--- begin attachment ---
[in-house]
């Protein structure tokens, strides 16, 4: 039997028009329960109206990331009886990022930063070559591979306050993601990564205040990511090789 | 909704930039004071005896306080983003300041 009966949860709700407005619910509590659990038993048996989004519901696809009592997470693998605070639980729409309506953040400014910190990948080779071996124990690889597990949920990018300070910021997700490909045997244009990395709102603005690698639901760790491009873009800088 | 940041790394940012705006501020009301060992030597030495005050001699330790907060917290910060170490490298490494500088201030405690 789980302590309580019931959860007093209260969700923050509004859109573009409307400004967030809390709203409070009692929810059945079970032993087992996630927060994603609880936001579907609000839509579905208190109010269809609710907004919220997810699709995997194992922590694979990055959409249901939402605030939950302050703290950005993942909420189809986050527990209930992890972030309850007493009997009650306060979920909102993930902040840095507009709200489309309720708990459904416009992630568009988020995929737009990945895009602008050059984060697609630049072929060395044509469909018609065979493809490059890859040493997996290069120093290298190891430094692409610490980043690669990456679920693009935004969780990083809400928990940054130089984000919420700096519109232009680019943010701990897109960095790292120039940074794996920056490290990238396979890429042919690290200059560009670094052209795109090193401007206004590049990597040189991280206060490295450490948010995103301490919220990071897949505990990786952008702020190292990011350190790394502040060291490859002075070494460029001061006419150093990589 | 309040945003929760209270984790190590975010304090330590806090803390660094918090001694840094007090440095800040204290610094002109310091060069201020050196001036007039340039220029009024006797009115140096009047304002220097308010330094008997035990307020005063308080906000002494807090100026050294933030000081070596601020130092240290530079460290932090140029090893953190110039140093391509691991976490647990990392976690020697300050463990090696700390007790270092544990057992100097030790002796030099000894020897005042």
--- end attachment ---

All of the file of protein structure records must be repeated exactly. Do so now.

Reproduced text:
[in-house]
């Protein structure tokens, strides 16, 4: 039997028009329960109206990331009886990022930063070559591979306050993601990564205040990511090789 | 909704930039004071005896306080983003300041 009966949860709700407005619910509590659990038993048996989004519901696809009592997470693998605070639980729409309506953040400014910190990948080779071996124990690889597990949920990018300070910021997700490909045997244009990395709102603005690698639901760790491009873009800088 | 940041790394940012705006501020009301060992030597030495005050001699330790907060917290910060170490490298490494500088201030405690 789980302590309580019931959860007093209260969700923050509004859109573009409307400004967030809390709203409070009692929810059945079970032993087992996630927060994603609880936001579907609000839509579905208190109010269809609710907004919220997810699709995997194992922590694979990055959409249901939402605030939950302050703290950005993942909420189809986050527990209930992890972030309850007493009997009650306060979920909102993930902040840095507009709200489309309720708990459904416009992630568009988020995929737009990945895009602008050059984060697609630049072929060395044509469909018609065979493809490059890859040493997996290069120093290298190891430094692409610490980043690669990456679920693009935004969780990083809400928990940054130089984000919420700096519109232009680019943010701990897109960095790292120039940074794996920056490290990238396979890429042919690290200059560009670094052209795109090193401007206004590049990597040189991280206060490295450490948010995103301490919220990071897949505990990786952008702020190292990011350190790394502040060291490859002075070494460029001061006419150093990589 | 309040945003929760209270984790190590975010304090330590806090803390660094918090001694840094007090440095800040204290610094002109310091060069201020050196001036007039340039220029009024006797009115140096009047304002220097308010330094008997035990307020005063308080906000002494807090100026050294933030000081070596601020130092240290530079460290932090140029090893953190110039140093391509691991976490647990990392976690020697300050463990090696700390007790270092544990057992100097030790002796030099000894020897005042």